Wednesday September 26, 2018
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Move from Hershey’s to Haldiram’s: Cocoa deficit to cross 2 million metric tons by 2030

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By Ishan Kukreti

Prepare to say goodbye to that need-to-cheer-up chocolate bar, that lets-make-up chocolate bar, that late night wolfing of chocolate-chip ice cream tub, that killer of melancholy, that sex substitute for many. It’s no secret now. Everyone who is anyone in the chocolate manufacturing business, from coca farmers to ‘chocolate experts’ have the same thing to say. The world will very shortly face a crippling chocolate crisis.

Cocoa- the stuff of chocolate

The cocoa produce have been lower than chocolate consumption for a long time now. The chocolate hungry world, last year consumed 70,000 metric tons of cocoa above what was produced. This trend is likely to last till 2018 according to Bloomberg. Predictions are that the deficit will be as high as 2 million metric tons by 2030.

Bad climatic conditions, Ebola threat among other issues have been the factors behind the fall in cocoa production in West Africa, source of 70% of world’s cocoa.

Anyone with basic knowledge of economics can sense a threat here. The cocoa prices will sky rocket and in turn make chocolate a rare delicacy. In fact the trend can already be seen manifesting itself. Cocoa prices rose by 60% in the last few years and just the last year recorded a jump of 24% in the crop price.

Search for a rebound

But as they say, one man’s loss is another man’s gain, this loss of cocoa farmers will surely kick off a frenzied search for chocolate substitute. In fact the search has already started. And maybe the search party will go back happily with a box of Indian sweets from Haldiram’s or Bikaner.

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Can chocolate, which started from the New World find a substitute in the Old World? Can we imagine unwrapping a Ferrero Rocher to unveil a laddu? Tearing up the wrapper of Cadbury’s milk chocolate to eat little squares of barfi?

Necessity is the mother of all needs and tastes can be cultivated. How a man leaves his earlier addiction to find new ones to keep him company is all that the struggle ahead is about.

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Ebola-Stricken Congo Suffers From A Rebel Attack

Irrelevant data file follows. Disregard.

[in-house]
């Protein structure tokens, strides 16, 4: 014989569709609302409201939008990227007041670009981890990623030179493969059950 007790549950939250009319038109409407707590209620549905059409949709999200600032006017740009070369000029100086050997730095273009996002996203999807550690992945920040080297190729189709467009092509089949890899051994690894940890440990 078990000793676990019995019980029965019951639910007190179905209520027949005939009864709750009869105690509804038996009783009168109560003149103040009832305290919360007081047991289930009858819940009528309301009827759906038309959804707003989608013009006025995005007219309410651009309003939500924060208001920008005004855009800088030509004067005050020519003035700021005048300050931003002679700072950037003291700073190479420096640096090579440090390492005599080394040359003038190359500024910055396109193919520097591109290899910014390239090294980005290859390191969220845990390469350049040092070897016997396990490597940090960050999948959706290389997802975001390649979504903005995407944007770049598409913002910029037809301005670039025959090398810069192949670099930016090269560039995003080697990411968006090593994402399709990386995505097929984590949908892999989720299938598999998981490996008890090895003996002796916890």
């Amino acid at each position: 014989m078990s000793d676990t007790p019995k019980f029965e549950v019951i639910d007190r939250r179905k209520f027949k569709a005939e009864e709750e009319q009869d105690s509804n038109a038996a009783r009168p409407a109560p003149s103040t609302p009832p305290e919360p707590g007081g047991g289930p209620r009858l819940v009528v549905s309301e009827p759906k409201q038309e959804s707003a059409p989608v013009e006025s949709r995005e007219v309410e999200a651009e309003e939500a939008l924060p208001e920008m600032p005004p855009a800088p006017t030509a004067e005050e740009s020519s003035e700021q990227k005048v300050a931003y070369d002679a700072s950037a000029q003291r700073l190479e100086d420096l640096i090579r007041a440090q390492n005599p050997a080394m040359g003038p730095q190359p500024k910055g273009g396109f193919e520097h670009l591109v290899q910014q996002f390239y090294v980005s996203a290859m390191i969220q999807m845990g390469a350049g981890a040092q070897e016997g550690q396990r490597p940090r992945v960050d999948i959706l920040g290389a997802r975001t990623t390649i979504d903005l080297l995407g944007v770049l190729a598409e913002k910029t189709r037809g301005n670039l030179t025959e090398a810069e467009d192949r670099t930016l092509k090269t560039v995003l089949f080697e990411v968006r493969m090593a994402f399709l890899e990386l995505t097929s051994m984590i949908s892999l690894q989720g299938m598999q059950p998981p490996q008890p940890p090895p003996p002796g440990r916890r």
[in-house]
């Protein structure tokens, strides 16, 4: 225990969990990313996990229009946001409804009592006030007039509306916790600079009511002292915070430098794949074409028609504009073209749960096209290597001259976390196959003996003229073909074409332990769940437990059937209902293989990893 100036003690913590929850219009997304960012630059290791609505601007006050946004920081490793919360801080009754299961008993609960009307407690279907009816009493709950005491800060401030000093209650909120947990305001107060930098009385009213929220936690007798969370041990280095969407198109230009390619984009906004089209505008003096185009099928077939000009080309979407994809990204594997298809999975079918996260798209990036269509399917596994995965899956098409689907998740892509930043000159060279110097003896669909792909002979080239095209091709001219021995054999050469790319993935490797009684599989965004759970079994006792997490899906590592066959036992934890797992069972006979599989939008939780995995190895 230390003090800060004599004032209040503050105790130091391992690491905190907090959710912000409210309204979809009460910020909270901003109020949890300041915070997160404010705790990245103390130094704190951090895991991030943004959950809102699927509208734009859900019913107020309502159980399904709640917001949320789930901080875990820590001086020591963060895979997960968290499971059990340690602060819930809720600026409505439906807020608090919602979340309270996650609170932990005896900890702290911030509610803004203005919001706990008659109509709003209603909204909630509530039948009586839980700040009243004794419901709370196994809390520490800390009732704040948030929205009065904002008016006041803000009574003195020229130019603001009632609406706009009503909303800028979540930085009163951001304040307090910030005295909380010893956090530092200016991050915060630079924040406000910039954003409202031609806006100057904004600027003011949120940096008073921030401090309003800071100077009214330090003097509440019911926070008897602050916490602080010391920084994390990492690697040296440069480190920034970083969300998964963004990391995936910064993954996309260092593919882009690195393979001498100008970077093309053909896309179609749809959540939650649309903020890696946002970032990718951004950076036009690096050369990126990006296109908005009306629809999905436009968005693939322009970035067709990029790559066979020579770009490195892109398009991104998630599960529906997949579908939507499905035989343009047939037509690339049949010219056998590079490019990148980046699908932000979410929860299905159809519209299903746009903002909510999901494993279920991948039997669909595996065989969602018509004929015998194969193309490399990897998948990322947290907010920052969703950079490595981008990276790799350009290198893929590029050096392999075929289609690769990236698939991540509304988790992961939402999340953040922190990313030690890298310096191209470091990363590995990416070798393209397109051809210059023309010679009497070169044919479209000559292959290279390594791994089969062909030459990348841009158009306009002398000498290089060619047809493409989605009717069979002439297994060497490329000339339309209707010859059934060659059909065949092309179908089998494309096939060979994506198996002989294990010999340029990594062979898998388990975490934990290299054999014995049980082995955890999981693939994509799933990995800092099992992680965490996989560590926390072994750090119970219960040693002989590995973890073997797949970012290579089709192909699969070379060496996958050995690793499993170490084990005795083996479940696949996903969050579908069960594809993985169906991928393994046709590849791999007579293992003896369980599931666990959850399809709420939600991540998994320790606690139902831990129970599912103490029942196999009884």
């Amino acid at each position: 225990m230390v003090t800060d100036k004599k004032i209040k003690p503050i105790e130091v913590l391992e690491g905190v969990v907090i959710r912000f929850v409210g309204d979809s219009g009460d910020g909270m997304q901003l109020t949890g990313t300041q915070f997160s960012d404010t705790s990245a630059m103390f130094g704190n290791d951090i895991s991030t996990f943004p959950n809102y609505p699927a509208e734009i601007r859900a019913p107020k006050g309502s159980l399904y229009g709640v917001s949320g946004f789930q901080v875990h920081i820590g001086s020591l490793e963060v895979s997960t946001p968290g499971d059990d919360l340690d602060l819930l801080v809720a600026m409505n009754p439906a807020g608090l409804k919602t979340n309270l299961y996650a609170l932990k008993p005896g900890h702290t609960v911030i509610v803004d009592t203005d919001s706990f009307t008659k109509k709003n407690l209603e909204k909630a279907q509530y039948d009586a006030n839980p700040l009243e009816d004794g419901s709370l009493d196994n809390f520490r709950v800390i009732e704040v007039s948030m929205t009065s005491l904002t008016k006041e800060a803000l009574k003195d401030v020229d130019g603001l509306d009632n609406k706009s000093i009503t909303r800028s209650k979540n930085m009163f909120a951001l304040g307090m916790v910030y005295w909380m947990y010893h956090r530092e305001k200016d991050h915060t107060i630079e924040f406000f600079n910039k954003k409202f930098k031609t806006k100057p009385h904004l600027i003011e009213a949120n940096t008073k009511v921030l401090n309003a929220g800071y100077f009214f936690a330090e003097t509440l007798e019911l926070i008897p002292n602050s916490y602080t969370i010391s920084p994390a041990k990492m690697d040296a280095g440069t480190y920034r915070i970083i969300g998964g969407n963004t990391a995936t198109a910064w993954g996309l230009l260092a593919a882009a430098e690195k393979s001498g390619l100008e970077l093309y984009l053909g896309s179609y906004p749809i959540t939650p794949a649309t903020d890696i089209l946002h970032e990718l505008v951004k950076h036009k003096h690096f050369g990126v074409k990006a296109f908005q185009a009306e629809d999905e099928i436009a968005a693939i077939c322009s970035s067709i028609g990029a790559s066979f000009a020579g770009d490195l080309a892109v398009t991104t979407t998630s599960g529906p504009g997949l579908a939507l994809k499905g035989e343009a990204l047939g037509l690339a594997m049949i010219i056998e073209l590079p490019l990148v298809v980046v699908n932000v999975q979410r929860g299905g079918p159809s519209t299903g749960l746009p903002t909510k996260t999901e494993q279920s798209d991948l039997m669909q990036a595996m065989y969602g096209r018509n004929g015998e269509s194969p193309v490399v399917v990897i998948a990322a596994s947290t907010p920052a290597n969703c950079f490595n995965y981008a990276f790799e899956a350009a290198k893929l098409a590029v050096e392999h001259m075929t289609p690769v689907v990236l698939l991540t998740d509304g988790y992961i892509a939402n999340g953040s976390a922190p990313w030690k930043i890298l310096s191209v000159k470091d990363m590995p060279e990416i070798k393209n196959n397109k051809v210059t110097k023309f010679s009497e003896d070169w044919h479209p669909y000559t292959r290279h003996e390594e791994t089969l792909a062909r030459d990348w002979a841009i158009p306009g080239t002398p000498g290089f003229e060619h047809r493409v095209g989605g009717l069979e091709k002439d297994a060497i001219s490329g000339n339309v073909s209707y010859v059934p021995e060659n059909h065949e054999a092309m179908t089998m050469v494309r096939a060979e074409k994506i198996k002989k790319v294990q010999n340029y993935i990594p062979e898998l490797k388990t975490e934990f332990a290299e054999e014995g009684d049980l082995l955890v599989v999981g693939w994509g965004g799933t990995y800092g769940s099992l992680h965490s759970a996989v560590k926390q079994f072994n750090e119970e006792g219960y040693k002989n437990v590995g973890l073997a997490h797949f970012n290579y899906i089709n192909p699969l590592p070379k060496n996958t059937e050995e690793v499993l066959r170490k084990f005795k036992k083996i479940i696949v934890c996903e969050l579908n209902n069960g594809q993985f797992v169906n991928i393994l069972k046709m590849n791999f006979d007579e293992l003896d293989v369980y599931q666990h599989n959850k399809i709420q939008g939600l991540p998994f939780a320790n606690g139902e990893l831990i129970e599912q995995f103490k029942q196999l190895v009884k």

The latest Ebola outbreak, which causes hemorrhagic fever, vomiting and diarrhea, is believed to have killed 99 people since July and infected another 48.

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The violence "will have a considerable impact on the whole response to Ebola," a local public health official told Reuters on condition of anonymity. VOA

At least 14 civilians were killed on Saturday in a six-hour attack by rebels on the town of Beni in eastern Democratic Republic of Congo, local officials told Reuters, warning the unrest may hamper efforts to quash an Ebola epidemic in the area.

The latest outbreak of the deadly disease has been focused in North Kivu and Ituri provinces, which have been a tinder box of armed rebellion and ethnic killing since two civil wars in the late 1990s.

Militants believed to belong to the Allied Democratic Forces, a Ugandan Islamist group active in eastern Congo, clashed with Congolese troops in Beni, a town of several hundred thousand people, local civil society leader Kizito Bin Hangi said by telephone.

“Beni is ungovernable this morning. Several protests have been declared in the town where the people express their anger with consternation,” he said.

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A boy runs past a dispenser containing water mixed with disinfectant, east of Mbandaka, DRC. VOA

In addition to the known fatalities, dozens of civilians were wounded as they fled the violence, which broke out in the early hours of Saturday evening and lasted until midnight, Bin Hangi added.

A spokesman for the army declined immediate comment.

The attack underscores the challenges the government and health organizations face in tackling Ebola in an area where years of instability has undermined locals’ confidence in the authorities.

The violence “will have a considerable impact on the whole response to Ebola,” a local public health official told Reuters on condition of anonymity.

“The general hospital which houses one of the Ebola treatment centers was the focus of angry protests this morning.

Ebola, Congo
Little 11-year-old German Umba, whose father died in May of Ebola and who is being monitored by the U.N. for potential signs of infection along with her 6-year-old brother, hides her face in her shirt, sobbing, outside her classroom in Mbandaka, Congo. VOA

This is a normal reaction for a community that is bereaved for the umpteenth time,” the official said.

Also Read: Ebola Increases The Number of Orphans in DRC: UNICEF

The latest Ebola outbreak, which causes hemorrhagic fever, vomiting and diarrhea, is believed to have killed 99 people since July and infected another 48. (VOA)